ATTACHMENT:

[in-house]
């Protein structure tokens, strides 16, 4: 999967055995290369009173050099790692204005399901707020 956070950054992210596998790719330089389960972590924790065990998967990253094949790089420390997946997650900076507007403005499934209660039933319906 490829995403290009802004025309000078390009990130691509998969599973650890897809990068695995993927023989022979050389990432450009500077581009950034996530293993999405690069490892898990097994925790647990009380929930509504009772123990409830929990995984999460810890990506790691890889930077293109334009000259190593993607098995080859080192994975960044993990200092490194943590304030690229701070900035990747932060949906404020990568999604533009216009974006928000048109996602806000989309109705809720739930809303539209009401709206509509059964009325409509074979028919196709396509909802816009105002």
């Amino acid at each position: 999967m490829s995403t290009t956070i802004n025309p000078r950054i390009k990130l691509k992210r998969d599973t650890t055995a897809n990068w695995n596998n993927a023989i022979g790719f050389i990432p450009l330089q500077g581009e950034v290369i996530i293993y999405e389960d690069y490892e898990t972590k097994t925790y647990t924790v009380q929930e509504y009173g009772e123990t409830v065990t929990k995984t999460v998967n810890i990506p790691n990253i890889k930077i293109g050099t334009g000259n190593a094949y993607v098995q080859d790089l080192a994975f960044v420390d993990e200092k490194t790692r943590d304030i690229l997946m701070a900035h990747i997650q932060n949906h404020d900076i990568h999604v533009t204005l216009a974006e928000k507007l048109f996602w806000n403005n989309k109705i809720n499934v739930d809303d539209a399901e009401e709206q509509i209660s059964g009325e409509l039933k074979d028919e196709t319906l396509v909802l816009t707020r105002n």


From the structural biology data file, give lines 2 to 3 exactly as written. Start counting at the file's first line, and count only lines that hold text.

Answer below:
């Protein structure tokens, strides 16, 4: 999967055995290369009173050099790692204005399901707020 956070950054992210596998790719330089389960972590924790065990998967990253094949790089420390997946997650900076507007403005499934209660039933319906 490829995403290009802004025309000078390009990130691509998969599973650890897809990068695995993927023989022979050389990432450009500077581009950034996530293993999405690069490892898990097994925790647990009380929930509504009772123990409830929990995984999460810890990506790691890889930077293109334009000259190593993607098995080859080192994975960044993990200092490194943590304030690229701070900035990747932060949906404020990568999604533009216009974006928000048109996602806000989309109705809720739930809303539209009401709206509509059964009325409509074979028919196709396509909802816009105002």
């Amino acid at each position: 999967m490829s995403t290009t956070i802004n025309p000078r950054i390009k990130l691509k992210r998969d599973t650890t055995a897809n990068w695995n596998n993927a023989i022979g790719f050389i990432p450009l330089q500077g581009e950034v290369i996530i293993y999405e389960d690069y490892e898990t972590k097994t925790y647990t924790v009380q929930e509504y009173g009772e123990t409830v065990t929990k995984t999460v998967n810890i990506p790691n990253i890889k930077i293109g050099t334009g000259n190593a094949y993607v098995q080859d790089l080192a994975f960044v420390d993990e200092k490194t790692r943590d304030i690229l997946m701070a900035h990747i997650q932060n949906h404020d900076i990568h999604v533009t204005l216009a974006e928000k507007l048109f996602w806000n403005n989309k109705i809720n499934v739930d809303d539209a399901e009401e709206q509509i209660s059964g009325e409509l039933k074979d028919e196709t319906l396509v909802l816009t707020r105002n």